Diffie–Hellman
Key Exchange

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This material was developed with funding from the
National Science Foundation under Grant # DUE 1601612

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Diffie–Hellman Key Exchange

The Problem

Bob and Alice Want to talk securely but they have never talked to each other before and have no other method of talking expect over an unsecure network. This is where the Diffie-Hellman Key exchange is used to create a secure communication method that can be established without a secure secondary communication network or trusted third party authentication.

Unsecure Network

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Public
transport

(assume that mixture separation is expensive)

Secret colors

Common secret

=

+

Analogy

There is a lot of complicated math and very large numbers that is not always easy to understand so lets look at an analogy to help explain how the exchange happens then we can go over the math. The analogy we use will be looking at paint instead of numbers. First Alice and bob will agree on a common starting place lets say green paint. They will then add their own secret paint to it creating a mixture. Once this mixture is made they will send to the other person. In this analogy it would be very hard and expensive to try to separate the paint into the two starting colors. Once each person has received the color from the other person they will add there secret color to it creating a common color/ This common color is a secret and that secret they can use to encrypt messages to each other.

Common paint

Common number

p = 23
g = 5

Math Part 1
The Common Number

Alice and Bob agree to use a
modulus p = 23 and a base g = 5

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A = ga mod p
A = 54 mod 23
A = 4

4

Math Part 2
Alice’s Secret Integer

Alice chooses 4 as her secret number

A = 4

She then sends Bob the following formulas output
A = ga mod p
A = 54 mod 23
A = 4

Secret numbers

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Math Part 3
Bob’s Secret Integer

B = gb mod p
B = 53 mod 23
B = 10

Bob chooses 3 as his secret number

3

He then sends Alice the following formulas output
B = gb mod p
B = 53 mod 23
B = 10

B = 10

Alice has received 10 from Bob
She uses the following formula to calculate the common secret
S = Ba mod p
S = 104 mod 23
S = 18
The common secret is 18

Math Part 4
Alice’s Common Secret

S = Ba mod p
S = 104 mod 23
S = 18

S = 18

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Math Part 5
Bob’s Common Secret

S = Ab mod p
S = 43 mod 23
S = 18

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Bob receives 4 from Alice
He then sends Alice the following formulas output
B = Ab mod p
B = 43 mod 23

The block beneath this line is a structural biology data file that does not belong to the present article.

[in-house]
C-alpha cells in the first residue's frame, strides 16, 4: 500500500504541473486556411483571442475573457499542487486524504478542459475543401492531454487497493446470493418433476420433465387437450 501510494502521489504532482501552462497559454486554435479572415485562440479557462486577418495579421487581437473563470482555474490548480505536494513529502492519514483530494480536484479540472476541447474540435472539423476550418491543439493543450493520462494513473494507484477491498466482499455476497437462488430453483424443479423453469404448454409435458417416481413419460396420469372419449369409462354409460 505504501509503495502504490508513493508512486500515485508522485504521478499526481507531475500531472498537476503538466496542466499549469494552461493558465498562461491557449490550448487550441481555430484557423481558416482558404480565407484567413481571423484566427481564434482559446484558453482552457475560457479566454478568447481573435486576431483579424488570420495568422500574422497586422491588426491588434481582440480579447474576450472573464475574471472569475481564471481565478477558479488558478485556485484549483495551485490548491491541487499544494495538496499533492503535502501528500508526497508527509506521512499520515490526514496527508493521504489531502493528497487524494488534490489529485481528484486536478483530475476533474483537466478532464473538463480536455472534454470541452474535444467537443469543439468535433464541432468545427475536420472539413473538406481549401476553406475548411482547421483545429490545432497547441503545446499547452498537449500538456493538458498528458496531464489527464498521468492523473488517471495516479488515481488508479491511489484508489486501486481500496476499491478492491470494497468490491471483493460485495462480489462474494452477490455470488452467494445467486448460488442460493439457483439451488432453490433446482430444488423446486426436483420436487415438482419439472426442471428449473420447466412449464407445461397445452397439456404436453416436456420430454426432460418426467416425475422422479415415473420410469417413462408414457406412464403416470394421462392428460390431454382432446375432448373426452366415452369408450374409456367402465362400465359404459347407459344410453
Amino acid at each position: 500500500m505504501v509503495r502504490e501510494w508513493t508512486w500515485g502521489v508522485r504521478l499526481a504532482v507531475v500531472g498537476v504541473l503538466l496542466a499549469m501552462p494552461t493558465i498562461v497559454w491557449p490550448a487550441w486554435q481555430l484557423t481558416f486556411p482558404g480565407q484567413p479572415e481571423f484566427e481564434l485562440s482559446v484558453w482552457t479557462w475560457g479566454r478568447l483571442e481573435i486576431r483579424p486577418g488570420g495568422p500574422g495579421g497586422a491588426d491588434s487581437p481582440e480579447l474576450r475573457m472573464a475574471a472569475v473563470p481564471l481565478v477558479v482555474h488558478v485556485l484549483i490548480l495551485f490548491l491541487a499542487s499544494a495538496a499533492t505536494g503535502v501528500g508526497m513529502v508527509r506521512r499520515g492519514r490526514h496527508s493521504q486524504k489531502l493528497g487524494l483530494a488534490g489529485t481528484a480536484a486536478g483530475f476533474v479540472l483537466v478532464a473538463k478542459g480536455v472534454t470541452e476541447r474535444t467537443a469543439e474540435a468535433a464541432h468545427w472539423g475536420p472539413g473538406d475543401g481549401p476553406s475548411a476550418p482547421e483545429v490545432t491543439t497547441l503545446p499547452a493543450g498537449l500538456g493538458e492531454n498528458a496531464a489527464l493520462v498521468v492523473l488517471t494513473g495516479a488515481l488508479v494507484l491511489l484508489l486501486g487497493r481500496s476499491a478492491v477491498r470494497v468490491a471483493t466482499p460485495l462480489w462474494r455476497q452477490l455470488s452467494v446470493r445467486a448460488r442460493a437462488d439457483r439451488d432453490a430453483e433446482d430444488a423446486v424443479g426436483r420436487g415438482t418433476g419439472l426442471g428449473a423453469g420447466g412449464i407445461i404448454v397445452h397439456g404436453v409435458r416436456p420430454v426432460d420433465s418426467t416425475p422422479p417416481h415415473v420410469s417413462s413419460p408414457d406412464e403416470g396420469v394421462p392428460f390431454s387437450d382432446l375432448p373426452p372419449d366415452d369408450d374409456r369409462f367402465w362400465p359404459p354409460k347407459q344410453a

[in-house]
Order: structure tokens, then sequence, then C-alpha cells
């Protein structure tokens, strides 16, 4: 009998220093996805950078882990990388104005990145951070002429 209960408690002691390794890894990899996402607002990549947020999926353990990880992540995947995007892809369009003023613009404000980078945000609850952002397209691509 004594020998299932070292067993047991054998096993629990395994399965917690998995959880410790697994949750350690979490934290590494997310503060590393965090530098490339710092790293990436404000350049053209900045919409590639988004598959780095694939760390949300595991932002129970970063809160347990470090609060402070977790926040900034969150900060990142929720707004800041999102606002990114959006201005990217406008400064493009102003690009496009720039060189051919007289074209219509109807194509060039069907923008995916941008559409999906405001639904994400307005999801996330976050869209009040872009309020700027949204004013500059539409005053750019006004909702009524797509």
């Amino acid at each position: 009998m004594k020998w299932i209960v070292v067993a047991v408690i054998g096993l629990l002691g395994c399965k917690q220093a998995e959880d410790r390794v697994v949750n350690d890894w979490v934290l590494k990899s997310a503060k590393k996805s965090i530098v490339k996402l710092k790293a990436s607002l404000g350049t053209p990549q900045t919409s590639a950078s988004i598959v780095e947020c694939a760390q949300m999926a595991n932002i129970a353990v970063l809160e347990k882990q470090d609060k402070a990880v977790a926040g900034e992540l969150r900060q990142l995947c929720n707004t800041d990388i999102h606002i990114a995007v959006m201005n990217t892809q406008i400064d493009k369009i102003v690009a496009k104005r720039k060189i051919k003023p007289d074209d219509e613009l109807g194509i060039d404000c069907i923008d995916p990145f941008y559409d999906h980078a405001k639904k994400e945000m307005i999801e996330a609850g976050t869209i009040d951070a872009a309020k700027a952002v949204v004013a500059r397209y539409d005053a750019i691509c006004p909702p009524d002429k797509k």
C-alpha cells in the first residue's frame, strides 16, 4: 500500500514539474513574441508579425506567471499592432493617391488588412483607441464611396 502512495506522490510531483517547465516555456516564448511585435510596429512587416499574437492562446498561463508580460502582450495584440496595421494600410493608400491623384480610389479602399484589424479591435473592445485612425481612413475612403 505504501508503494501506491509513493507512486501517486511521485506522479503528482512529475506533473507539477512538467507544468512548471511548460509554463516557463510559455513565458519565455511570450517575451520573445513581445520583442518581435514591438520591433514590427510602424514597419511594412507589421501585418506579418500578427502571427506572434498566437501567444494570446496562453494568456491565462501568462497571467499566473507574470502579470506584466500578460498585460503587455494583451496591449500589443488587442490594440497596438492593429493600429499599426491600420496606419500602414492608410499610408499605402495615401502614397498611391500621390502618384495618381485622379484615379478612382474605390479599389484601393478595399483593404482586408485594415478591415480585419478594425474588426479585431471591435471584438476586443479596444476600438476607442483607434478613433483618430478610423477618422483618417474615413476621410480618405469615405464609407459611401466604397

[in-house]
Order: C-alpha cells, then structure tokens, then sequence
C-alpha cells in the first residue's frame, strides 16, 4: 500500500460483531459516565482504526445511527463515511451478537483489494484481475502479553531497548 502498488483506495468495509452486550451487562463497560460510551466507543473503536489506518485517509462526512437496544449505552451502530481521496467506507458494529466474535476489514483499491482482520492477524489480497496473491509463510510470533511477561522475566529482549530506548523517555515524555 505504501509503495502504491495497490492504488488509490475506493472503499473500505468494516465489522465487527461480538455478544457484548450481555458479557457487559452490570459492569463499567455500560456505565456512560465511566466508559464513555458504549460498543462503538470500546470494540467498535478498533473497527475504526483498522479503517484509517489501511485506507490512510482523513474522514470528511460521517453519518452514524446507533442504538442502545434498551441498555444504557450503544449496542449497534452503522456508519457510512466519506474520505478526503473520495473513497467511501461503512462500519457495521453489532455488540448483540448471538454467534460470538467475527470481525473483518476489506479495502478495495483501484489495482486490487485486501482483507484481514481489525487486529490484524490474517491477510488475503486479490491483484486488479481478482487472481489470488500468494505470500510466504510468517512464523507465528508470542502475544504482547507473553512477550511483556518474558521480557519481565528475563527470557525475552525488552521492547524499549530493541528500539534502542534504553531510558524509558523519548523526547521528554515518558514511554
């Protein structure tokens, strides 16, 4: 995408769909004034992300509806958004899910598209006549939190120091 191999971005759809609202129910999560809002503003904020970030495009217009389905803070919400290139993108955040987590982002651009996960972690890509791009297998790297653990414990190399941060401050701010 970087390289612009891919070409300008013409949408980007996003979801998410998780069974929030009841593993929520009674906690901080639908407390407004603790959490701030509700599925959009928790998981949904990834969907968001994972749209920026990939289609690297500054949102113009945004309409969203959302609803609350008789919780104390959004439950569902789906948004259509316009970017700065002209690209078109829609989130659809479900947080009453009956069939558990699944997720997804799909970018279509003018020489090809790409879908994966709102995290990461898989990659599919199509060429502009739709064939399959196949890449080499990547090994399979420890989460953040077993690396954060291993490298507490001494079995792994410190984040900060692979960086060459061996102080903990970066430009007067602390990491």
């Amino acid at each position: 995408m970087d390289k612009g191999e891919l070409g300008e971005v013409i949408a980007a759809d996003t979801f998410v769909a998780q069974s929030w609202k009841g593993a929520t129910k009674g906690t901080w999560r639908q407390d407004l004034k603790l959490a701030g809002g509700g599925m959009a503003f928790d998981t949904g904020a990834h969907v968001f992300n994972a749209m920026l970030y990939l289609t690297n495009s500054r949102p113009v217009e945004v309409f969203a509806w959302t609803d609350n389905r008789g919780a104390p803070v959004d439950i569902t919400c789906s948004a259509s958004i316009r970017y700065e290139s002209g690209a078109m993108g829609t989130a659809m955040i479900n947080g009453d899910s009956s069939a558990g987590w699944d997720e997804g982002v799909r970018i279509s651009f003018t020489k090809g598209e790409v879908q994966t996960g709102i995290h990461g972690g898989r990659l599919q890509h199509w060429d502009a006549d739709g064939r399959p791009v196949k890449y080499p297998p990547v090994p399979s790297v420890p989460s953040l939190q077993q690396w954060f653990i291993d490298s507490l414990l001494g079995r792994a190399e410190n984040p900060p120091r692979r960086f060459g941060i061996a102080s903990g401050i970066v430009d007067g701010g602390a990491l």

B = 18
The common secret is 18

Decryption

KU = 7, 187

KR = 23, 187

Plaintext
88

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Ciphertext
11

887 mod 187 = 11

Encryption

Alice and Bob use the common secret 18 to encrypt a message and decrypt it saying hello to each other.

1123 mod 187 = 88

Alice and Bob Both Have
the Common Secret

The reason this works is because it uses such large numbers. The common paint is prime number at least 2048 bits long with numbers this large it would be to costly for an attacker to attack the number that was shared and try to break it down to the two numbers that it is made of.

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p = 13890143473829775722498011200310380316844447828814935927285432613507199159167722676657644390503254885067309729088246803976717186536237545696074407617252692272753523150095814175724095942210614670191629849771545994055456348662863125083954489746967620365631763638411626220580357256335085320237362476038814489657249198467580086057948518152187740483229396523233173271491163929243240236631349894842306615274693839354685812879841062224639585215273698139499197835540898969320991997758395568824475469359939378968115406019141601420464686230580766827389980948436032480690934398309104220456393444582655511612490684991989628173661

Actual Size of Numbers
Used in the Exchange

The Main Vulnerability in this Exchange

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A man in the middle attack would be able to sit in the middle and do the exchange on both sides decrypting both message going each way and then encrypting them or a new message to keep going to the intended person.

Hello!
It’s Alice

wAxtB
YisjrbF

Hello! It's Alice.
What is your email?

jSgfhie lKshda
iGjs rd oRhu vdLSi?

bob@
email.com

Jdb@
knsdlf.vds

Hi! This is Bob

uf! fKsh re Nxc

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